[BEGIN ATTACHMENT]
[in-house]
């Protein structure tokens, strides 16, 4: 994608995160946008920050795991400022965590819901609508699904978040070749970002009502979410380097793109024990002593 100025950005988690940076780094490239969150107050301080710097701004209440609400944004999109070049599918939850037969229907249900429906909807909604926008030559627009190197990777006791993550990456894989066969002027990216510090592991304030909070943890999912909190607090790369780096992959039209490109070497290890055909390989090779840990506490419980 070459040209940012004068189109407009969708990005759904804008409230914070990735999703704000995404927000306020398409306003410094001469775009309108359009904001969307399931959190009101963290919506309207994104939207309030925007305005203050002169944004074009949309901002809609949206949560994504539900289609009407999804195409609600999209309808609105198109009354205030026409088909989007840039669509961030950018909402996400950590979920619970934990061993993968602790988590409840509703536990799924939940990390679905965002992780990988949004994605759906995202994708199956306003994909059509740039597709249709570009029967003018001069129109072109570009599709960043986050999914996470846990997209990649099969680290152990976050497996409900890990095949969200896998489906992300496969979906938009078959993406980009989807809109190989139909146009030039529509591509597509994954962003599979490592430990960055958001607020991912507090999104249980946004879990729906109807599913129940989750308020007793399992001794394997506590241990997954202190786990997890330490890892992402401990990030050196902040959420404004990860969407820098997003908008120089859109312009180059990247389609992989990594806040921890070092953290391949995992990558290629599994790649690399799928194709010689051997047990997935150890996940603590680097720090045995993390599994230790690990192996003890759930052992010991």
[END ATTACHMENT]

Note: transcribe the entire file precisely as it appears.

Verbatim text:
[in-house]
């Protein structure tokens, strides 16, 4: 994608995160946008920050795991400022965590819901609508699904978040070749970002009502979410380097793109024990002593 100025950005988690940076780094490239969150107050301080710097701004209440609400944004999109070049599918939850037969229907249900429906909807909604926008030559627009190197990777006791993550990456894989066969002027990216510090592991304030909070943890999912909190607090790369780096992959039209490109070497290890055909390989090779840990506490419980 070459040209940012004068189109407009969708990005759904804008409230914070990735999703704000995404927000306020398409306003410094001469775009309108359009904001969307399931959190009101963290919506309207994104939207309030925007305005203050002169944004074009949309901002809609949206949560994504539900289609009407999804195409609600999209309808609105198109009354205030026409088909989007840039669509961030950018909402996400950590979920619970934990061993993968602790988590409840509703536990799924939940990390679905965002992780990988949004994605759906995202994708199956306003994909059509740039597709249709570009029967003018001069129109072109570009599709960043986050999914996470846990997209990649099969680290152990976050497996409900890990095949969200896998489906992300496969979906938009078959993406980009989807809109190989139909146009030039529509591509597509994954962003599979490592430990960055958001607020991912507090999104249980946004879990729906109807599913129940989750308020007793399992001794394997506590241990997954202190786990997890330490890892992402401990990030050196902040959420404004990860969407820098997003908008120089859109312009180059990247389609992989990594806040921890070092953290391949995992990558290629599994790649690399799928194709010689051997047990997935150890996940603590680097720090045995993390599994230790690990192996003890759930052992010991």